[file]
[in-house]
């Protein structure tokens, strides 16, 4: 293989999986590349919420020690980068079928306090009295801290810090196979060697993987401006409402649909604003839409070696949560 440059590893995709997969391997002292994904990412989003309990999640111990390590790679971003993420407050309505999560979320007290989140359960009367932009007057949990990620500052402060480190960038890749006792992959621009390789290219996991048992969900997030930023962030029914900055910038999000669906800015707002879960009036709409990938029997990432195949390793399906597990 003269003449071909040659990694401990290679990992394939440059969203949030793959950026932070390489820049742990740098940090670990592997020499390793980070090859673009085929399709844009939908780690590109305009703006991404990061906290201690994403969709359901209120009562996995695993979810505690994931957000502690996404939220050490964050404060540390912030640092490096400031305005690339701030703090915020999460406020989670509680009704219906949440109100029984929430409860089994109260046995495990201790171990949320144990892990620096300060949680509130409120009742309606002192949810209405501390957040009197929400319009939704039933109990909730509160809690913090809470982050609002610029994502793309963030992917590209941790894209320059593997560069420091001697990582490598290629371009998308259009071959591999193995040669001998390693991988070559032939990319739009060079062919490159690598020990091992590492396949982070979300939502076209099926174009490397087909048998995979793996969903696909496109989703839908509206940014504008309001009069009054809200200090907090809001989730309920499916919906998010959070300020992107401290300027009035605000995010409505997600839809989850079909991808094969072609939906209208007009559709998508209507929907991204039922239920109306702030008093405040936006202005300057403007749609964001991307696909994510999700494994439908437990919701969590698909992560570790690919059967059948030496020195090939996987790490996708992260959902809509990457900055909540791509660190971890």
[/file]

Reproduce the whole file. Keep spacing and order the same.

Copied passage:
[in-house]
């Protein structure tokens, strides 16, 4: 293989999986590349919420020690980068079928306090009295801290810090196979060697993987401006409402649909604003839409070696949560 440059590893995709997969391997002292994904990412989003309990999640111990390590790679971003993420407050309505999560979320007290989140359960009367932009007057949990990620500052402060480190960038890749006792992959621009390789290219996991048992969900997030930023962030029914900055910038999000669906800015707002879960009036709409990938029997990432195949390793399906597990 003269003449071909040659990694401990290679990992394939440059969203949030793959950026932070390489820049742990740098940090670990592997020499390793980070090859673009085929399709844009939908780690590109305009703006991404990061906290201690994403969709359901209120009562996995695993979810505690994931957000502690996404939220050490964050404060540390912030640092490096400031305005690339701030703090915020999460406020989670509680009704219906949440109100029984929430409860089994109260046995495990201790171990949320144990892990620096300060949680509130409120009742309606002192949810209405501390957040009197929400319009939704039933109990909730509160809690913090809470982050609002610029994502793309963030992917590209941790894209320059593997560069420091001697990582490598290629371009998308259009071959591999193995040669001998390693991988070559032939990319739009060079062919490159690598020990091992590492396949982070979300939502076209099926174009490397087909048998995979793996969903696909496109989703839908509206940014504008309001009069009054809200200090907090809001989730309920499916919906998010959070300020992107401290300027009035605000995010409505997600839809989850079909991808094969072609939906209208007009559709998508209507929907991204039922239920109306702030008093405040936006202005300057403007749609964001991307696909994510999700494994439908437990919701969590698909992560570790690919059967059948030496020195090939996987790490996708992260959902809509990457900055909540791509660190971890």